Friday, December 17, 2021
Advocates for the Downtown Eastside Street Market say it’s being unfairly painted as a hub for stolen goods, and that closing it down would be a disaster for low-income people who rely on buying and selling everything from sneakers, to DVDs, to chocolate bars and canned food.
The Vancouver Police Department held a press conference on Dec. 6 to reveal the results of a months-long “sting” operation involving undercover officers. Police said their investigation showed stolen goods are regularly flowing through the market and the unofficial street vending spots that pop up nearby.
The investigation resulted in multiple charges being laid against two men police allege are tied to large criminal networks responsible for an “epidemic” of property theft in downtown Vancouver.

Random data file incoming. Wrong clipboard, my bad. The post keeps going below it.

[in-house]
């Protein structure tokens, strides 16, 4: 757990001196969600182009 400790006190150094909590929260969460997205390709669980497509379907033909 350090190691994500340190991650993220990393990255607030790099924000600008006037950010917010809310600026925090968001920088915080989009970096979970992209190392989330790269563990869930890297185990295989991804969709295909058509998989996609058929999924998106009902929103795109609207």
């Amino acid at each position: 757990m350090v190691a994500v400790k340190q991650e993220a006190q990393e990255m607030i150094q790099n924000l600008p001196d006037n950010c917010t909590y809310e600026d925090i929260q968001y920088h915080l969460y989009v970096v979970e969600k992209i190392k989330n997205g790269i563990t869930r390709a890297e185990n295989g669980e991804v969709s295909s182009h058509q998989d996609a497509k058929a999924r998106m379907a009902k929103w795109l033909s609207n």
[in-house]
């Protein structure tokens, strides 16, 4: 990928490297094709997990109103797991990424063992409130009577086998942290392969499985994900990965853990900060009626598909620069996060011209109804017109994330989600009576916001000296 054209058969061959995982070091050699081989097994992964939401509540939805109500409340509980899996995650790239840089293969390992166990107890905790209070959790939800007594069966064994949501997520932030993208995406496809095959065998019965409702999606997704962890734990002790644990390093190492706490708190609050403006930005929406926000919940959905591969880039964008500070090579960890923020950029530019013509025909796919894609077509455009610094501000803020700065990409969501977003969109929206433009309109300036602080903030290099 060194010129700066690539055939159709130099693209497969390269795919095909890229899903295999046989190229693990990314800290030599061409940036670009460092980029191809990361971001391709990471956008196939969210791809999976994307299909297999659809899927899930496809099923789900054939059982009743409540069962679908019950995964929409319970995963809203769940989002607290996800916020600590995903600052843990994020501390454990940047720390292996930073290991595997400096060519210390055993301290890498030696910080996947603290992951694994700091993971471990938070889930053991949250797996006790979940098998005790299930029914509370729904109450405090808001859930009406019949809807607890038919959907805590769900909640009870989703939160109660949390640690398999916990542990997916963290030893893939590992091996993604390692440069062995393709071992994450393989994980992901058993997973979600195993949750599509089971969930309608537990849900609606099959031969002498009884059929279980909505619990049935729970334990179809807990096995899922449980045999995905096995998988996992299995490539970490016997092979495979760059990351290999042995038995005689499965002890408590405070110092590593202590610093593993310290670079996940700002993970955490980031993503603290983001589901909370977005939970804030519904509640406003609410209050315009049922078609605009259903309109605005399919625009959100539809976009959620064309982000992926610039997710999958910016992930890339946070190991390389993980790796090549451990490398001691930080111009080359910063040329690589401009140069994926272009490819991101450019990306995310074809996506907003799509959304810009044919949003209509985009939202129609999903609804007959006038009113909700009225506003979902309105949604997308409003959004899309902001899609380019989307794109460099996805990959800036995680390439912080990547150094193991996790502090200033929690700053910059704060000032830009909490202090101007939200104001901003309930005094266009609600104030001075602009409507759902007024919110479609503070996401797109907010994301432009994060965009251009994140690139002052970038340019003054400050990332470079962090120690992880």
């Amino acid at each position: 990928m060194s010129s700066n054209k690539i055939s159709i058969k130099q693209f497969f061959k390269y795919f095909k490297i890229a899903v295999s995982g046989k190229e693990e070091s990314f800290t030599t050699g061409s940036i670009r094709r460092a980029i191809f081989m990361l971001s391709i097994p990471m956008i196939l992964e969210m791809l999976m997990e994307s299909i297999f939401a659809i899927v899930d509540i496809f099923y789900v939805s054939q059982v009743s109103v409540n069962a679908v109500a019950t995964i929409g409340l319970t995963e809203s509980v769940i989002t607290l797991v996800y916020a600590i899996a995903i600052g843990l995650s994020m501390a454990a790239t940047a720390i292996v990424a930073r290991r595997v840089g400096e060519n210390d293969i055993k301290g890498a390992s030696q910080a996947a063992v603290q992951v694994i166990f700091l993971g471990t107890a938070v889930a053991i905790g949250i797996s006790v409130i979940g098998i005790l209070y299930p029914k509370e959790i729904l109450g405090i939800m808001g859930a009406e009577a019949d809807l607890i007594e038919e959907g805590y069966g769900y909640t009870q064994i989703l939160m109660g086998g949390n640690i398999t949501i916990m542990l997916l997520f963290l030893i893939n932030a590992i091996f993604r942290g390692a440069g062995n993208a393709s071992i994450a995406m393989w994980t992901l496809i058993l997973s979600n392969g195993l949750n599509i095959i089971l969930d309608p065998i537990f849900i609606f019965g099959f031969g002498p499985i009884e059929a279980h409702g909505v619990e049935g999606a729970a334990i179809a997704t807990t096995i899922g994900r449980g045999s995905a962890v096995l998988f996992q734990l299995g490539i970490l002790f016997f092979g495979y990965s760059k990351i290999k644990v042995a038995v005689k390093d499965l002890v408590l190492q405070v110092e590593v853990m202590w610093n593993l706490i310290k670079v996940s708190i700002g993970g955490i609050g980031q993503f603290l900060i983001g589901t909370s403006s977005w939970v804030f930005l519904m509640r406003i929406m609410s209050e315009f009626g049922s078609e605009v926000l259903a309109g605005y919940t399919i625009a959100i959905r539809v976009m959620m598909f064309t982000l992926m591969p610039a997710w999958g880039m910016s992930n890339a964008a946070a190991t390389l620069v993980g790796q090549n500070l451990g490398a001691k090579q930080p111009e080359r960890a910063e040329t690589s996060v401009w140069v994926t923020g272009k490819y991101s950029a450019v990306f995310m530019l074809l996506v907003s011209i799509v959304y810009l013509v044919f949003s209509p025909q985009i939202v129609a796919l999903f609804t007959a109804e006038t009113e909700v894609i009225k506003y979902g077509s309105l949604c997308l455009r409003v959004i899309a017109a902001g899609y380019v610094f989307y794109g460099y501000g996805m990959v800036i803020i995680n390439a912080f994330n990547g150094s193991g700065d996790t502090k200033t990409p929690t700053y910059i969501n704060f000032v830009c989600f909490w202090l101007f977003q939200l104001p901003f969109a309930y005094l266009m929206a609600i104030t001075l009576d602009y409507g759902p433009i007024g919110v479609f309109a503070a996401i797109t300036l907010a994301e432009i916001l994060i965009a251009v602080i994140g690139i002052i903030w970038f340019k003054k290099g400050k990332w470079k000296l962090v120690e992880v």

Nezamoddin Jelali has been charged with three counts of possession of stolen property and one count of trafficking stolen property, while Aaron Castillo-Anguiano has been charged with three counts of possession of a controlled substance for the purpose of trafficking and two counts of possession of the proceeds of crime.Police say they are unable to say whether the two accused were operating inside the city-funded Downtown Eastside market, which is set up in a vacant lot at 25 E. Hastings St., or outside the market on East Hastings Street, where vending also takes place, but is not controlled by market staff.
VPD Insp. Alison Laurin said the Downtown Eastside market has changed over several years, evolving from an “informal binners’ market” to “a place where criminal organizations have pushed their way in.” She also said the selling of stolen goods in the impoverished neighbourhood is “fuelling the epidemic of shoplifting and break-ins in the north half of the city.”